The ballots have been cast and the signs torn down; now Highlands is figuring out what’s next for their nearly all-new mayor and council.
“Our inaugural meeting is coming up and once everyone is sworn in, we’re going to try and establish our strategic priorities,” said Mayor Ken Williams, who moved into the seat after three terms on council when Jane Mendum stepped down.
Continuing with groundwater protection initiatives and moving into public education is high on the list, as is furthering the discussion on secondary housing.
“That’s a biggie. It’s very important to throw that into the mix,” Williams said.
Longtime councillor and former mayor Karel Roessingh agreed.
“There are positives and negatives for sure (around secondary suites),” he said. “There are water issues and traffic issues and safety is really top of mind.”
Roessingh said council likely won’t be out in the community policing secondary suites, but they do need to ensure suites are safe. “Generally we know there’s lots of (suites). For fire safety, we really should make sure they’re safe.”
Every lot in Highlands is currently zoned as a single family residence, but there’s a chance that could be changing.
“We’ve done some work, but it’s been quite a while,” Roessingh said. “Council has had other things to tackle, and now other municipalities are coming up with plans and policies on secondary housing, so that will be a good guide for us as well.”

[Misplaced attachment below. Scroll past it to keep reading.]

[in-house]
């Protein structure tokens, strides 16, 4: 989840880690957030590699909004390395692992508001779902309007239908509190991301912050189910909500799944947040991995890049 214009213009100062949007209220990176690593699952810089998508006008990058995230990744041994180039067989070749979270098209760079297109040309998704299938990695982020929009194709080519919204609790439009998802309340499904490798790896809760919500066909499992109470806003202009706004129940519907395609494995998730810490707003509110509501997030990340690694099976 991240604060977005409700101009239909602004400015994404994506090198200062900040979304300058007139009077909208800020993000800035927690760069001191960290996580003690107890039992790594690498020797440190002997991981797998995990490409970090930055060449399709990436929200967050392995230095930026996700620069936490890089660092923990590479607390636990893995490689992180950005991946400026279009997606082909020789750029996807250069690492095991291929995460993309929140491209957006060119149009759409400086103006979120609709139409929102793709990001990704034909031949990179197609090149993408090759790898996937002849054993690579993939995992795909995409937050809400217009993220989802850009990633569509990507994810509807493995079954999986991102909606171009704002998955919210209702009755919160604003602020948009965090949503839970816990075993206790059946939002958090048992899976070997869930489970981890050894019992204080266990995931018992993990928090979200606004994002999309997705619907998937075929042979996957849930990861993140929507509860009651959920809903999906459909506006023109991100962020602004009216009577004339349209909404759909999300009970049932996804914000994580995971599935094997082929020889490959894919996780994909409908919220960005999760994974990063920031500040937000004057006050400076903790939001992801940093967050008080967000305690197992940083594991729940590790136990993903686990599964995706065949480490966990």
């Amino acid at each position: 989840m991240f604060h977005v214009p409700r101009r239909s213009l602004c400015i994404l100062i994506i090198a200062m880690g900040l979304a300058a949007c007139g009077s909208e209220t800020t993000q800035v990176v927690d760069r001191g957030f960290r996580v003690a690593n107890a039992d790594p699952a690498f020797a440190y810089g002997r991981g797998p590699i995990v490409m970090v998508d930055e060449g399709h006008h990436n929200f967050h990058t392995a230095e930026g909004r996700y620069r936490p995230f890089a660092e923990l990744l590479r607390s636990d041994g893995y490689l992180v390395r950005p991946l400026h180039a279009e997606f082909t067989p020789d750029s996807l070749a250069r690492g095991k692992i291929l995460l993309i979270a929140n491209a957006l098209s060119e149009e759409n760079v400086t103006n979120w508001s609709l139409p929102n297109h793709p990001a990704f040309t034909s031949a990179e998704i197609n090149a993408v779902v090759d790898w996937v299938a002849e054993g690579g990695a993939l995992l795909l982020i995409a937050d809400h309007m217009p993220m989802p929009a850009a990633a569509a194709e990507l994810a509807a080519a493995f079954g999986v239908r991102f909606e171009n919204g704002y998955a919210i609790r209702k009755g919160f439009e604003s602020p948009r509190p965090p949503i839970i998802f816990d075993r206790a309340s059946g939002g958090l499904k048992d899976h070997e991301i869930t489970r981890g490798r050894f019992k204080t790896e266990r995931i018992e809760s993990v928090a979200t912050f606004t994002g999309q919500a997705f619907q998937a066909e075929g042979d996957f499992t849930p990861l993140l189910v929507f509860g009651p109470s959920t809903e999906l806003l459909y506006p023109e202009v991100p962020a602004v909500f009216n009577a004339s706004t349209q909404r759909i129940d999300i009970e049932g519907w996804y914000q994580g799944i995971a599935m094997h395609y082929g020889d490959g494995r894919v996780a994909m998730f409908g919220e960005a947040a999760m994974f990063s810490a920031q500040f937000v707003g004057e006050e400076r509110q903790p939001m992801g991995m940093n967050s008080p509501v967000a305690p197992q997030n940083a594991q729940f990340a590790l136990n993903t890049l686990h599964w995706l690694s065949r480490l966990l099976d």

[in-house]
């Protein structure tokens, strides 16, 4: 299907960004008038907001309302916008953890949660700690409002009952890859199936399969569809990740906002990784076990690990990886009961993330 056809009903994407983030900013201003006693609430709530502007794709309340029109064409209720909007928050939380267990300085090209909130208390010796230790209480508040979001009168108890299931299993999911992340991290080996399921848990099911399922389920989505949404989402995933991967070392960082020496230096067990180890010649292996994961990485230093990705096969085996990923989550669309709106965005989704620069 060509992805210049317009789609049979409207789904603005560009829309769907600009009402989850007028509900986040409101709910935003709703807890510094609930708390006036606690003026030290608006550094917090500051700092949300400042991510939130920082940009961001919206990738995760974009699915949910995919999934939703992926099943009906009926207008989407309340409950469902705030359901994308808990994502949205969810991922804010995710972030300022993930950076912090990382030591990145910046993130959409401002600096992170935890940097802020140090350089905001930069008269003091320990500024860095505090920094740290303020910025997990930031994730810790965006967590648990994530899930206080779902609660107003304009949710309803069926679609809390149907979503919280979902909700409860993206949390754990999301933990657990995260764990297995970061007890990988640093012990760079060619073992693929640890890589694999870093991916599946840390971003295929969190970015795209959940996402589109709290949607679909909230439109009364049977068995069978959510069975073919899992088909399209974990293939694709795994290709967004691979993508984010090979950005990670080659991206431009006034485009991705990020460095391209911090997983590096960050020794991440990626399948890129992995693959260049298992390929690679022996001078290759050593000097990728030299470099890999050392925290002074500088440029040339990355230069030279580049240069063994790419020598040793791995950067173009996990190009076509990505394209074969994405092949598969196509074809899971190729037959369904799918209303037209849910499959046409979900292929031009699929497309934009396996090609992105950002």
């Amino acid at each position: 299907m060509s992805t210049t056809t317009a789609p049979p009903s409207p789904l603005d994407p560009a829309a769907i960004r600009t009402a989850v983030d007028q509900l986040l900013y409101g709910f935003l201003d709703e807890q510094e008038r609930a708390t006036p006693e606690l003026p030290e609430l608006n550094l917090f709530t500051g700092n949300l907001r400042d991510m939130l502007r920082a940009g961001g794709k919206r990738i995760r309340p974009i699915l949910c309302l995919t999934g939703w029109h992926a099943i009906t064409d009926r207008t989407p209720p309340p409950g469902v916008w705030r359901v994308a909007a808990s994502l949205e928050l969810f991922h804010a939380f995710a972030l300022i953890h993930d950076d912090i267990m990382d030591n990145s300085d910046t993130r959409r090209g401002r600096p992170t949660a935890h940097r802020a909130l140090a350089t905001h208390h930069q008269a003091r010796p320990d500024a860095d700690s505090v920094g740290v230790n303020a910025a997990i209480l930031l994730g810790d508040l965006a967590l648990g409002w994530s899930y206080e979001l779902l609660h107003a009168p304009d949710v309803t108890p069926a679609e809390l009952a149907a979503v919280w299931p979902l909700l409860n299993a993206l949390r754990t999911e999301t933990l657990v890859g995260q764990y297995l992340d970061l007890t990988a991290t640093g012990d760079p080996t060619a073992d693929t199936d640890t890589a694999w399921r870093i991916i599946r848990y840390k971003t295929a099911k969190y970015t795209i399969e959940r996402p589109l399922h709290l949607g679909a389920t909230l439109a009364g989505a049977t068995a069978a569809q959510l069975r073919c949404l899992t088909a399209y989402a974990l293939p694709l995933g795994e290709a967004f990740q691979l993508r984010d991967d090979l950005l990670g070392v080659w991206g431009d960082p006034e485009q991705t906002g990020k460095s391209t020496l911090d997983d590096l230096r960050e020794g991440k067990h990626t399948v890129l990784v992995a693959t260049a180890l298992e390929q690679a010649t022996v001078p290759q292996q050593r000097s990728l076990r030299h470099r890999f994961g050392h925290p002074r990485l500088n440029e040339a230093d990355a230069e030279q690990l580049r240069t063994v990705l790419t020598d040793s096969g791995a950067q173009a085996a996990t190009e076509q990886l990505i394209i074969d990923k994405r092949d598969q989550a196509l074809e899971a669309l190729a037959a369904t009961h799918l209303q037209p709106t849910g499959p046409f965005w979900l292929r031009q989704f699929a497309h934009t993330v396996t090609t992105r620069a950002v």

Williams will be looking for members for three newly established select committees: heritage, social sustainability and sustainable land use.
Then there are finishing touches to put on the East Fire Hall and the Highlands Community Hall, and the relationship with the developers at Bear Mountain to further explore.
“There may be some new development there,” Williams said. “But it will depend on what the community wants to hear and see.”
“We’re looking to see how the new owners want to treat the property,” added Roessingh. “And there will have to be a balance between how much water they use. Their own water supply is very good, but we have to make sure their neighbours are safe.”
With Williams moving into the mayor’s chair, Highlands council has four new faces coming to the table for the upcoming term.
Leslie Anderson, Ann Baird, Karen Burns and Gord Baird are all newcomers to their elected seats, and join incumbents Roessingh and Marcie McLean in plotting out the future of Highlands for the next four years.
“I think we have a tremendous amount of talent,” said the new mayor. For his part, Williams is excited to be stepping into the new role.
“It’s a listening role where we move together. I’ve been sitting on council for nine years, so I think it’s going to be really interesting sitting in a different chair.”